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How to think of Africa and Africans

How to think of Africa and Africans

A satirical guide at having perspectives and navigating the thought process as an African citizen

By: Adedimeji Quayyim Abdul-Hafeez

God bless the good old Trump for stating the African continent as full of “shithole countries”. Yeah, we are shitholes and we should know that already. As an African, one of your best assets is knowing your level and knowing where you indeed belong. This goes to the very core of my argument on the ‘proper’ ways of thinking about global activities to avoid being labeled on the wrong side of the divide.

As an African, if you don’t know already, the benchmark of global standards should always be the west. Looking for just and fair democracies? The west has it (never mind cracks in their institutions and racial segregations). Thinking of ways of how the world should progress in the areas of science, arts and technology? The west is the best bet (hey, shut that thought that African cultures, sciences and traditions are equally viable). You have to know that the west holds the balance, for they are the entitled creations amongst men. Rejoice, for within everything white lay purity and enlightenment.

It must have sunk into your depths that Africans do not really have a story except for one told by the whites (which is, “we really do not have a story”). We were a race of savages residing in dense thick forests liberated by red faces who took our best men to build muscles on Western farmlands. We should be grateful for that: to men who brought us out from the black garden of Eden where we were shrouded in thick leaves and from our abodes in treetops; to ‘lights’ who reformed us under governments and discarded our customs, which are “barbaric and inhuman,” and made their viced virtues embody our ways of living (ignore all the arguments in Walter Rodney’s How Europe Underdeveloped Africa, those red faces were our saviours); to men who sat in Berlin in 1885 to divide the continent, like a piece of cake, into borders and territories regardless of our ethnic relations under the insightful guidance and gaze of the Almighty. We must really be grateful, for we had no insight to do these all on our own.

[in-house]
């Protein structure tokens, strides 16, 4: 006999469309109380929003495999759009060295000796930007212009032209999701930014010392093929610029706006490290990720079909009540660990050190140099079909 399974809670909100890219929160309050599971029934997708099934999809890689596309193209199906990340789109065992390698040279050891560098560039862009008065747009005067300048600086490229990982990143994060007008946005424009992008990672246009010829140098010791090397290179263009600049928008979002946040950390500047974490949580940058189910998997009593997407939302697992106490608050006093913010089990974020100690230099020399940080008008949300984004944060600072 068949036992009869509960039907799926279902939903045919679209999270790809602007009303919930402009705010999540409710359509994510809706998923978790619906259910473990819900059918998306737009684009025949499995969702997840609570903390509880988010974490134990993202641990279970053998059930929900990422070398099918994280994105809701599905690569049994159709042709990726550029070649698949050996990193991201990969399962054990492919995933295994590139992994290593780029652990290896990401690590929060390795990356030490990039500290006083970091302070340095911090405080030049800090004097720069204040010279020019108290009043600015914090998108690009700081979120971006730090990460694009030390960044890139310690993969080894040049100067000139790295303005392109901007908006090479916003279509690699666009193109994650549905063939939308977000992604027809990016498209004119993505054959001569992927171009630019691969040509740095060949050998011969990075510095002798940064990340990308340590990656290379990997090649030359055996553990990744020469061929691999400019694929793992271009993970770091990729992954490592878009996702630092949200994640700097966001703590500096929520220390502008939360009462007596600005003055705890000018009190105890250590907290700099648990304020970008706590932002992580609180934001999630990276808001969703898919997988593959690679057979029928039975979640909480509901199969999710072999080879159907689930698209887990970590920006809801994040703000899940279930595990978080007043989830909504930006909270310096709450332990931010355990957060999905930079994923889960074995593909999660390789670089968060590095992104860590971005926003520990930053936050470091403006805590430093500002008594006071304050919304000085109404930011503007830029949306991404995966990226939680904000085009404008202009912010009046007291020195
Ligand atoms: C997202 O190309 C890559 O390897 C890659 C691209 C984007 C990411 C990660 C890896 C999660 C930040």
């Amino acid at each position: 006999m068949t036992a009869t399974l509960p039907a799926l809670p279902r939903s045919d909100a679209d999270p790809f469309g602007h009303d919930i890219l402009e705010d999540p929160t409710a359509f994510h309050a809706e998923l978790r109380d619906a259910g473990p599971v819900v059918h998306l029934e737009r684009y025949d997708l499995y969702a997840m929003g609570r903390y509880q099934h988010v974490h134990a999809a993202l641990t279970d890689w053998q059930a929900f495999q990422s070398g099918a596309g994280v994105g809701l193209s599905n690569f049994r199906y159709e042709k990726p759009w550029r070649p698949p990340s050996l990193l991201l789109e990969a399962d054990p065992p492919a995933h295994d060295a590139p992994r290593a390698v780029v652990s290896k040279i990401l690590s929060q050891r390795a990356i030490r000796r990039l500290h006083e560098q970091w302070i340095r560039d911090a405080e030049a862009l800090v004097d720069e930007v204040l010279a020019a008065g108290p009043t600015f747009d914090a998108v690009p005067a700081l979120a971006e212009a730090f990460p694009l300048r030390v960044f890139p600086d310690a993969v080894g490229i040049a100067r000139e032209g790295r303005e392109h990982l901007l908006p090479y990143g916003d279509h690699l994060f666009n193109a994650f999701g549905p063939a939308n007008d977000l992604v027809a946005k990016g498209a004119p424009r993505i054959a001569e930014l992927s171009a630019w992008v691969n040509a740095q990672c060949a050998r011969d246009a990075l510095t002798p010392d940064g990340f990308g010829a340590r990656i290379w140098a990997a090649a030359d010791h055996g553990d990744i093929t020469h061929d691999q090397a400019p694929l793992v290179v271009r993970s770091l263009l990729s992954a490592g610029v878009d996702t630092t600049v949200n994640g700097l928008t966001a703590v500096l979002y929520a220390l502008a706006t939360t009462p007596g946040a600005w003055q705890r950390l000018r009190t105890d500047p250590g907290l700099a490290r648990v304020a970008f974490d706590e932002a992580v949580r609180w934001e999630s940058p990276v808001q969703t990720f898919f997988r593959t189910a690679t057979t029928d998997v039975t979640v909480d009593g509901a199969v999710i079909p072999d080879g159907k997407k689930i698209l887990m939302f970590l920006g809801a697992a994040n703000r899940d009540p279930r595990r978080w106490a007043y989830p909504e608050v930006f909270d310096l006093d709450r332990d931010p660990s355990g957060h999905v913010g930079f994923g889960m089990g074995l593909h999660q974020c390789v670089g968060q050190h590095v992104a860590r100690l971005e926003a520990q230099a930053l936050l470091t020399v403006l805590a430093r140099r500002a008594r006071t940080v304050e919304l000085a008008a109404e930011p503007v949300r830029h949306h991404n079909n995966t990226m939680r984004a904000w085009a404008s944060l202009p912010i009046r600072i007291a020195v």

The African in you must have indeed whispered to your senses that you have an history. That your forefathers conducted trades with Arabs and Berbers and that we had communities enlightened in the conduct of prosperity and development. That the Old Ghana, Mali, Songai, Oyo, Congo, Sudan, Fulani Empires reeled in riches and economic abundance. That your traditions and customs upheld justice and fairness and that held up societies in law and order. But no, as I said earlier, you have no story, nor history. (Discard all those arguments in Adekunle Ojelabi’s A Textbook of West African History or Chimamanda Ngozi Adichie’s TED Talk The Dangers of a Single Story; Africans have no rights to tell their stories because they are “Africans”.) You are a conglomerate of chaos: shrouded in ineptitude, in pain, in disorder. We are the jaded hands of diluted histories, harboring the oblivions of a utopic past. We are the citizens of hope, held forlorn to the course of “mis-tories”.